Jersey is marking 74 years since the island was liberated from German Occupation.
Events are taking place to commemorate and celebrate the end of Nazi rule.
The 1,500 slave workers brought to the island during the Occupation are being remembered at a service at Westmount Crematorium.
Their families, the Lieutenant Governor, Bailiff and Chief Minister will all be attending the 3pm ceremony.
"Anyone who wants to honour those who were taken from their homes across Europe, and against their will by the Germans and brought to the island during the Occupation, is welcome to attend." - organiser, Gary Font
Before that, the traditional Liberation Day service is taking place in Liberation Square.
It includes the re-enactment of the moment liberating forces raised the union flag over the Pomme d'Or hotel, signalling the island's freedom.
The ceremony has been themed to honour women, recognising that 100 years ago this month women in Jersey first got the right to vote.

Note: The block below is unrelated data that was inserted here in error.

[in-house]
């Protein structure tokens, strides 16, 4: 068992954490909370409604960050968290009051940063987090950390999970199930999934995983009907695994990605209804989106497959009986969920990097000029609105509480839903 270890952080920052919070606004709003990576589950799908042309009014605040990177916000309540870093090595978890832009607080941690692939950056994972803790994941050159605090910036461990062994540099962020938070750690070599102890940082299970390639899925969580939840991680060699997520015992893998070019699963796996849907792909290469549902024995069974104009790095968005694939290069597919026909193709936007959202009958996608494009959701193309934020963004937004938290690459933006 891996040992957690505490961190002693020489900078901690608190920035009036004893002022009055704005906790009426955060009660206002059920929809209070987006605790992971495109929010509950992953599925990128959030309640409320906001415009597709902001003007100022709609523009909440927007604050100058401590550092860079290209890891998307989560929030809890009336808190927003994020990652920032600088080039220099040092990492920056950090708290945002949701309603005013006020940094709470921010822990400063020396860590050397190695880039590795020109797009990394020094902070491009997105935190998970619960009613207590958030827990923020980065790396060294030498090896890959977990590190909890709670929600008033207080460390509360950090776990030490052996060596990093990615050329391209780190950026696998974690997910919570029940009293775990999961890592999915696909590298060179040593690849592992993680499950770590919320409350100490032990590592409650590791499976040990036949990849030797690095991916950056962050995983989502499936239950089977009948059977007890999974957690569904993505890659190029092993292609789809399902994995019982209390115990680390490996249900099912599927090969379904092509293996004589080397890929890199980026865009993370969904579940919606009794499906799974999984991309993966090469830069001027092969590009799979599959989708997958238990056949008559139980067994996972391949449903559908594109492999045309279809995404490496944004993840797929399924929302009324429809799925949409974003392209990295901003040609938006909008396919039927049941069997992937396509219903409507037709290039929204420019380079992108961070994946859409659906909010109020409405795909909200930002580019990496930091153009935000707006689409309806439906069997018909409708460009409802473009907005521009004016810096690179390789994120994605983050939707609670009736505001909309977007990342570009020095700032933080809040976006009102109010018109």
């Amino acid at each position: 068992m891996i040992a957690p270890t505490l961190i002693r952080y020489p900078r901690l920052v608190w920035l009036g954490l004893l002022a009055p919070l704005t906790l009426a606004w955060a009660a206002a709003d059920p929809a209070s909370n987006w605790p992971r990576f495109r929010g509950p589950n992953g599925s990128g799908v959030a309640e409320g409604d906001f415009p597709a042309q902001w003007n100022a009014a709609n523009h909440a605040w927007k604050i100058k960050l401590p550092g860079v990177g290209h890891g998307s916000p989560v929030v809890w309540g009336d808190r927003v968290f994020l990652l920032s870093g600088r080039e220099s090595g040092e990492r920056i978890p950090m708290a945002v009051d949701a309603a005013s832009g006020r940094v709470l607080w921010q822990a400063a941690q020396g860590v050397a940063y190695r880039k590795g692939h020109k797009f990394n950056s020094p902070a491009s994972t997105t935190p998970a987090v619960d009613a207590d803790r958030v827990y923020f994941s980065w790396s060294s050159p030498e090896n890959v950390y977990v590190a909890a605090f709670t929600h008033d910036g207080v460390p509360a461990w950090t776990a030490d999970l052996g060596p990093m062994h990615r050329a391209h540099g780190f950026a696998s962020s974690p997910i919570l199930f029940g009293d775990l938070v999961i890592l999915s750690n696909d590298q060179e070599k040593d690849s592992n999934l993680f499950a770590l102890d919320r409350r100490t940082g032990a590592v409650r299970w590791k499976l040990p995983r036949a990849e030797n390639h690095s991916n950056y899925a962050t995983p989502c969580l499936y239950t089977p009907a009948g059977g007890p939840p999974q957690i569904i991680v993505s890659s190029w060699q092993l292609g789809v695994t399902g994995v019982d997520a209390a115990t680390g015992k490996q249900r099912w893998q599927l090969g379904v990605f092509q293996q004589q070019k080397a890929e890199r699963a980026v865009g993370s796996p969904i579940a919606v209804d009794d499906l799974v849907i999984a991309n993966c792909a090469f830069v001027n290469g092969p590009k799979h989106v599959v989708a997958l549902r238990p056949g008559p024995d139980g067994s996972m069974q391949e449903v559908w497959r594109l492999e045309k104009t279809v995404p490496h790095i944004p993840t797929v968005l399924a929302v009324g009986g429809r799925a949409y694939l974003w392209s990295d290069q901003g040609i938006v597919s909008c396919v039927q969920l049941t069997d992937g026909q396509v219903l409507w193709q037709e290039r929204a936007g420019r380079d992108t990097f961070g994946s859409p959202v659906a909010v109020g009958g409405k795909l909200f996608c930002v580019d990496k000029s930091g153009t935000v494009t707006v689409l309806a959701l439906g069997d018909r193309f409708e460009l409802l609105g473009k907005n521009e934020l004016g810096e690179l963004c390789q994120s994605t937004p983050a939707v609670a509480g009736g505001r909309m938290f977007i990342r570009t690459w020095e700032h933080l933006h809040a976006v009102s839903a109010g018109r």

Jersey's Chief Minister, Senator John Le Fondré, says the work women put in during the Occupation needs to be recognised:
The Bailiff, Sir William Bailhache, is also expected to pay tribute to the progress made in the 100 years since women were first given the right to vote in Jersey.
After the main ceremony, there will be a street party at the Weighbridge with a 1940s themed tea dance and wartime songs.
Roads around Liberation Square are closed until after today's service. They are expected to reopen at around 1pm.
The Jersey flag is being flown above the UK Ministry of Justice in Whitehall to mark the day.
Later, Jersey play the Britsh Army's football team in a special Liberation Day cup final match.
The visiting reigning Southern Counties Cup champions agreed to move the game from Aldershot so the fixture could be part of the island's end of Occupation celebrations.
Kick off at Springfield is 6.30pm, with the JFA hoping a big crowd will turn out to cheer on the home side.